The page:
Vodafone Group Plc, the mobile phone operator that separated from Racal Electronics Plc last September, has reported pre-tax profits for the year to March 31 up 11% at UKP272m on revenues that rose 9% to UKP585m. Chief executive Gerry Whent, reading his statement to the press at a London hotel yesterday, said Vodafone Ltd, representing […]
Vodafone Group Plc, the mobile phone operator that separated from Racal Electronics Plc last September, has reported pre-tax profits for the year to March 31 up 11% at UKP272m on revenues that rose 9% to UKP585m. Chief executive Gerry Whent, reading his statement to the press at a London hotel yesterday, said Vodafone Ltd, representing 80% of group turnover, maintained an overall market share of 56% of the UK cellular market. The rate of gross connections, he said, is increasing on a month by month basis, as is the revenue per subscriber. Net connections was up on the previous year, though the churn rate – the rate at which customers have left the network – remained high (up to 24% of its peak); Whent puts this down to shrinking businesses and job cuts – the Yuppie image the phones presented is dead out of fashion. The firm boasted a subscriber base of 715,000 at the year end; Vodafone projects the addition of a further 70,000 to 90,000 in the current year, net after churn. Revenue stream per head fell to UKP700 during the year, now having stabilised at around UKP711. Other businesses within the group are reported to have made good progress over the year, Vodac, Vodapage, Vodata and Telecell all having improved profitability.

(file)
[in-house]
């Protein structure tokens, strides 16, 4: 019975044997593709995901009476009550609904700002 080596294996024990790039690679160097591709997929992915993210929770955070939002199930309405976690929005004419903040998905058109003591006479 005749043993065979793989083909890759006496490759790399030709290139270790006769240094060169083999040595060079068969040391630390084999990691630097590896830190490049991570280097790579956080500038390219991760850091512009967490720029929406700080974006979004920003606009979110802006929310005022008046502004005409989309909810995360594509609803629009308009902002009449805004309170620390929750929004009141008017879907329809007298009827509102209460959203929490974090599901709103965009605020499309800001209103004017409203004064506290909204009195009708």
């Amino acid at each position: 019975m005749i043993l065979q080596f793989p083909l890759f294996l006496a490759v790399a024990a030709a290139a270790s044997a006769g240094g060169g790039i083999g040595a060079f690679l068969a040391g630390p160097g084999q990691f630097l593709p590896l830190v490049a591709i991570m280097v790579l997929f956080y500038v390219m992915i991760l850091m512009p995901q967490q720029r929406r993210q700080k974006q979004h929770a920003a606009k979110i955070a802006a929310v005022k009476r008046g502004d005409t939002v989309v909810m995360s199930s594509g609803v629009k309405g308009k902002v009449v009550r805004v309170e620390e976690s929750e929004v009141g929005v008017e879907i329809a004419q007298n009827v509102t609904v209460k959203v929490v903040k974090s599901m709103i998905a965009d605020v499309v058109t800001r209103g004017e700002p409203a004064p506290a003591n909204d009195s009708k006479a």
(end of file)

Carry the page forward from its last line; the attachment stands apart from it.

Orbitel Mobile Communications, Vodafone’s 50-50 joint venture with Ericsson was adversely affected by late deliveries of test equipment to Groupe Speciale Mobile approval houses, the collapse of the UK Telepoint market and certain product rationalisation. Last December, Vodafone opened the UK’s first digital mobile telephone service which forms part of the pan-European system being implemented throughout the continent. This new digital network is to provide the foundation for a Micro Cellular Network – a low-cost consumer-oriented urban cellular service – to be launched on schedule in 1993. Whent cites Vodafone’s potential competitors as being Personal Communications Network operators Mercury and Hutchison – they will likely come out with something serious in 1994, he predicted… we wish them well. Vodafone ploughed between UKP30m and UKP40m into the GSM network last year, and is expected to invest a further UKP60m to UKP70m this year, and next year. For the first two of years, it is expected that the Vodafone GSM network will operate at a loss, lucky if it pulls in 10,000 subscribers in the first year. In March, Band Three Radio Ltd became a wholly-owned subsidiary of the Vodafone group, to be merged with its competitor GEC National One, thus creating a viable entity. Vodafone now has a 50% interest in the new joint venture, now called National Band Three Ltd. Last November, Vodafone took a 30% stake in Pacific Link Communications Ltd, a Hong Kong cellular telephone network operator, for a cash consideration of $75m. The company is reported to be trading profitably and to have added to the group’s earnings per share. In January, Vodafone increased its investment in Scandinavia by a further UKP21m, now holding 19% of NordicTel Holdings AB (CI N0 1,854). These funds are to be used by the joint venture to help finance the building of GSM networks in Sweden and Denmark. After the various investments and capital outlay, Vodafone reports UKP65m cash at the year end, up UKP34m from the end of the previous year. Long-term group prospects are perceived to be good.